Herping Texas, June '06  -  Part 2

As we (Daniel Parker and Bill Love) zoomed west on highway 90 from San Antonio, we each bought out-of-state, 5-day Texas hunting licenses at Wal-Mart in Uvalde.  $45 each seemed reasonable 'insurance' against any ornery game officers we'd heard occasionally harass herpers.  And, of course, it was the right thing to do now that we might be capturing some of the critters.  Alterna Fever  was already taking hold of us.  We'd both been skunked on them before, but this was the end of June on the dark of the moon --- perfect!  We absolutely couldn't miss with the odds so heavily in our favor!  Of course, it'd be cool to see all the other herp life out there too, but hopes of finding a graybanded king snake was foremost on our minds.  That goal didn't exactly set us apart from the dozens of other herpers prowling the roads and cuts, as we'd soon discover.  This is a view of average Chihuahuan Desert terrain taken off hwy. 90 around the Val Verde / Terrell County line.

In the above pic, those rocky outcroppings at center are likely the type of hotspot many of the endemic herps favor, but there's just one problem in hunting them.  They're on private property behind barbed wire fence.  You can't just waltz on over to them and hunt.  Fortunately, a reasonable solution to being denied the option of hunting such spots has become popular over the last few decades -- shining the cuts !  What the heck are 'cuts' you may be wondering ? ? ?  Here are two pics that ought to take the place of thousands of words >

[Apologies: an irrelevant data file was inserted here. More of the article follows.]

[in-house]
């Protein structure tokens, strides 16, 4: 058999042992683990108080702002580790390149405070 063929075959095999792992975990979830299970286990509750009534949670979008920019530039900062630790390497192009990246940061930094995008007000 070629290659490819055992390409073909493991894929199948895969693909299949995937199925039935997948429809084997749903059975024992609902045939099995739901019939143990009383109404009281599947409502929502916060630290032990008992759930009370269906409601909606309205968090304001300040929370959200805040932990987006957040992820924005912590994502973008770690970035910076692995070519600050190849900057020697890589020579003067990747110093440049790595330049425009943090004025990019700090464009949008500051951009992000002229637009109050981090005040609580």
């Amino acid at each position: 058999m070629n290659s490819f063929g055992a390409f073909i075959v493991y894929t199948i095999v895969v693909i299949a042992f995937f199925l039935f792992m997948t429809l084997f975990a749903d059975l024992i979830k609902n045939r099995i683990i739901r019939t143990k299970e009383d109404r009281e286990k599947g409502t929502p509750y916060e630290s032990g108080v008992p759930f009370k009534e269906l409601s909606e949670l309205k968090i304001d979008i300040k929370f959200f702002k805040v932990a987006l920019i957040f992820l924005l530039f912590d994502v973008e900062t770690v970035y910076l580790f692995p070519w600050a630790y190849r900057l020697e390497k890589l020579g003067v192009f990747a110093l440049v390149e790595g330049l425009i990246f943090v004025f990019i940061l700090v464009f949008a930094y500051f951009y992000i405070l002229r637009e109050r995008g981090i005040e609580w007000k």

"Cuts' (short for 'road cuts', or 'rock cuts') are places where hilly ground was cut away so the road could pass smoothly, sparing drivers from too turbulent a ride.  The bed rock is left exposed on one or both sides as fractured walls of craggy limestone.  Numerous crevices, especially in the upper levels, are like windows into the subterranean lairs of many herps that utilize those underground highways to shelter by day and move safely hidden from some desert floor predators.  OK, one more close-up to burn the point home about those numerous crevices . . . .

Hunting such habitat is done by spotlight (usually) after dark, the plan being to spot a snake crawling along the rock.  Many of the most desirable lizard- and rodent-eating snakes of the area have been taken in these situations.  When spotlighted, most snakes freeze in place or continue slowly checking out the crevices for prey.  But occasionally (the seasoned folks say), snakes get spooked by light and rush down a crack.  Fortunately, we did not observe any that flighty.  Daniel and I covered countless hundreds of miles roadcruising the easy way, but we also intensively shined at least 100 cuts by night.  We were advised to pound them, multiple times per night, and we did!  We also walked cuts in the morning (below) in pursuit of mottled rock rattlers Crotalus l. lepidus, unsuccessfully I admit.

By the end of the first two nights of 'can't miss' herping on 277 and the Juno Road, we'd bagged a total of 2 night snakes Hypsiglena torquata .  Sorry, I was too bummed to take pics.  On the bright side, Daniel spotted one of them -- a juvenile, no less -- on a cut.  Wow!  There ARE  snakes on those cuts!  We could have surmised as much anyway based on the 7+ carloads of other guys out cruising or shining cuts those nights.  Thanks  to all you folks who had time to chat out there and show off your catches to us! 

By the 3rd day, we migrated westward on the rumor of rain possibly lubricating some herps out of the crevices around Sanderson.  We'd also caught wind of a 'herper hotel' in that town, so I had to see what that was all about.  That turned out to be a GREAT decision - see below!